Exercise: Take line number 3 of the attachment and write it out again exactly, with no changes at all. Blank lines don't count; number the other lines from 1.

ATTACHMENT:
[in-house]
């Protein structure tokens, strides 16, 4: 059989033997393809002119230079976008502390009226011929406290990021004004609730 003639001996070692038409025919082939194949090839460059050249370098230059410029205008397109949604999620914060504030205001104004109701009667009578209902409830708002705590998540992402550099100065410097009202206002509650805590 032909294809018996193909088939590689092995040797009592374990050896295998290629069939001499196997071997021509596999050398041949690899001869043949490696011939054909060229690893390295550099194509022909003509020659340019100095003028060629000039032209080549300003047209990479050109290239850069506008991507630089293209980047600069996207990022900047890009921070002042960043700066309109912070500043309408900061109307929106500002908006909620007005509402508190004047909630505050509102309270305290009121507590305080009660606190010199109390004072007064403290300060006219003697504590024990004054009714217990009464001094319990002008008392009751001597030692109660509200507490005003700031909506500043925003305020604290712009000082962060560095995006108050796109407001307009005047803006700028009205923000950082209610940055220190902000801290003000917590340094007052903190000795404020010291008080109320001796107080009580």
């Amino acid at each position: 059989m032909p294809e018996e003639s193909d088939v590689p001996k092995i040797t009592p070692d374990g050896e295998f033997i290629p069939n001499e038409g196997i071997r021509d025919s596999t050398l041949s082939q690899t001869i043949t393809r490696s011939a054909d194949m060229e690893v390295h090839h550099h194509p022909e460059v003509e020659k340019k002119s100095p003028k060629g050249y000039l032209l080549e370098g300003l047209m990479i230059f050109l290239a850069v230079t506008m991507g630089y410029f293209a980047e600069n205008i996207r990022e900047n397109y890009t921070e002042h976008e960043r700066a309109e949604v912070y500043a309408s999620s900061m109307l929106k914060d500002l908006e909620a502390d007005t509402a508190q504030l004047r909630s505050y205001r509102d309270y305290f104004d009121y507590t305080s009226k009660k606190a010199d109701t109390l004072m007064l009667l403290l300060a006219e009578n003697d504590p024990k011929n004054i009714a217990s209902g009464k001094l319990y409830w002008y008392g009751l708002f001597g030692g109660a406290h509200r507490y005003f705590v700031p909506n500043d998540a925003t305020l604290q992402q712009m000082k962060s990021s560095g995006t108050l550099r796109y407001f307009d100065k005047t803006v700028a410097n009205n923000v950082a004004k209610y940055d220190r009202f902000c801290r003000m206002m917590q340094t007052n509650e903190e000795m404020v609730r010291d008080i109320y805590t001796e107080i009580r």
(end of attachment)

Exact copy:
């Amino acid at each position: 059989m032909p294809e018996e003639s193909d088939v590689p001996k092995i040797t009592p070692d374990g050896e295998f033997i290629p069939n001499e038409g196997i071997r021509d025919s596999t050398l041949s082939q690899t001869i043949t393809r490696s011939a054909d194949m060229e690893v390295h090839h550099h194509p022909e460059v003509e020659k340019k002119s100095p003028k060629g050249y000039l032209l080549e370098g300003l047209m990479i230059f050109l290239a850069v230079t506008m991507g630089y410029f293209a980047e600069n205008i996207r990022e900047n397109y890009t921070e002042h976008e960043r700066a309109e949604v912070y500043a309408s999620s900061m109307l929106k914060d500002l908006e909620a502390d007005t509402a508190q504030l004047r909630s505050y205001r509102d309270y305290f104004d009121y507590t305080s009226k009660k606190a010199d109701t109390l004072m007064l009667l403290l300060a006219e009578n003697d504590p024990k011929n004054i009714a217990s209902g009464k001094l319990y409830w002008y008392g009751l708002f001597g030692g109660a406290h509200r507490y005003f705590v700031p909506n500043d998540a925003t305020l604290q992402q712009m000082k962060s990021s560095g995006t108050l550099r796109y407001f307009d100065k005047t803006v700028a410097n009205n923000v950082a004004k209610y940055d220190r009202f902000c801290r003000m206002m917590q340094t007052n509650e903190e000795m404020v609730r010291d008080i109320y805590t001796e107080i009580r």